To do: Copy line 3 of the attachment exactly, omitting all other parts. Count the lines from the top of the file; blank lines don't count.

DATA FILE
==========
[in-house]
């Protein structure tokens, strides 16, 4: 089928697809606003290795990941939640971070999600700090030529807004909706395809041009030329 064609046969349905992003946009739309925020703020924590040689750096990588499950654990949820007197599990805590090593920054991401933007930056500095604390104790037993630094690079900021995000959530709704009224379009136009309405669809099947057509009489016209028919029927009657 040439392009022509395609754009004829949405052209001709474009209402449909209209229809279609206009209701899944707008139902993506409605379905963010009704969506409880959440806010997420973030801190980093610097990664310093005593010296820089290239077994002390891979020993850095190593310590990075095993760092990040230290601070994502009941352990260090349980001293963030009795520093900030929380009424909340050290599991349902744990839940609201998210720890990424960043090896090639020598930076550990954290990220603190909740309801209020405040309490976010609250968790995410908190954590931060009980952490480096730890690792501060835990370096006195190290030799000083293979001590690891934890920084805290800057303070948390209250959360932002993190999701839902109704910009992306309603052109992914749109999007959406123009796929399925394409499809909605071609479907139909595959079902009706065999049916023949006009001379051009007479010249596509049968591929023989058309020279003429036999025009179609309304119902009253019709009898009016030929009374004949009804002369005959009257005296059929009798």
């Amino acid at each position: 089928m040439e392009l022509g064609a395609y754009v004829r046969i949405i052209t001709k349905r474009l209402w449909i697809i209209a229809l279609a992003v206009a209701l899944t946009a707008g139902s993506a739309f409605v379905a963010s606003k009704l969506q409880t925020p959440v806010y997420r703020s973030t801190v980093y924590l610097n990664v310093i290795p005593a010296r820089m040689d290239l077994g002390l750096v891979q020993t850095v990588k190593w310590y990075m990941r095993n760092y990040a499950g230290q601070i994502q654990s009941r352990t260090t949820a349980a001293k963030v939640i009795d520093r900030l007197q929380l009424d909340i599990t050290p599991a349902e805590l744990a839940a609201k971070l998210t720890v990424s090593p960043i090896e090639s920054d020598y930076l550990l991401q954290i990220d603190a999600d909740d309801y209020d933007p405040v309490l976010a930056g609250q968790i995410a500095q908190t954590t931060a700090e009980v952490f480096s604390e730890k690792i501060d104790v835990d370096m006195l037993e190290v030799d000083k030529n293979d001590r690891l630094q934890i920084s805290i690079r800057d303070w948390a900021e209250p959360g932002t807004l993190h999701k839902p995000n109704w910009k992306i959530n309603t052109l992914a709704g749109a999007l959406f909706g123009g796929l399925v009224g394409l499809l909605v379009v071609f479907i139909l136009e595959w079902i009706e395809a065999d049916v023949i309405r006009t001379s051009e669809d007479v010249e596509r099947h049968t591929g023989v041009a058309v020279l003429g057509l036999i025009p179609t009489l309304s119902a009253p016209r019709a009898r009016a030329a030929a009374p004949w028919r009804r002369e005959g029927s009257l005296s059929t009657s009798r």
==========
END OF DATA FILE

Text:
């Amino acid at each position: 089928m040439e392009l022509g064609a395609y754009v004829r046969i949405i052209t001709k349905r474009l209402w449909i697809i209209a229809l279609a992003v206009a209701l899944t946009a707008g139902s993506a739309f409605v379905a963010s606003k009704l969506q409880t925020p959440v806010y997420r703020s973030t801190v980093y924590l610097n990664v310093i290795p005593a010296r820089m040689d290239l077994g002390l750096v891979q020993t850095v990588k190593w310590y990075m990941r095993n760092y990040a499950g230290q601070i994502q654990s009941r352990t260090t949820a349980a001293k963030v939640i009795d520093r900030l007197q929380l009424d909340i599990t050290p599991a349902e805590l744990a839940a609201k971070l998210t720890v990424s090593p960043i090896e090639s920054d020598y930076l550990l991401q954290i990220d603190a999600d909740d309801y209020d933007p405040v309490l976010a930056g609250q968790i995410a500095q908190t954590t931060a700090e009980v952490f480096s604390e730890k690792i501060d104790v835990d370096m006195l037993e190290v030799d000083k030529n293979d001590r690891l630094q934890i920084s805290i690079r800057d303070w948390a900021e209250p959360g932002t807004l993190h999701k839902p995000n109704w910009k992306i959530n309603t052109l992914a709704g749109a999007l959406f909706g123009g796929l399925v009224g394409l499809l909605v379009v071609f479907i139909l136009e595959w079902i009706e395809a065999d049916v023949i309405r006009t001379s051009e669809d007479v010249e596509r099947h049968t591929g023989v041009a058309v020279l003429g057509l036999i025009p179609t009489l309304s119902a009253p016209r019709a009898r009016a030329a030929a009374p004949w028919r009804r002369e005959g029927s009257l005296s059929t009657s009798r």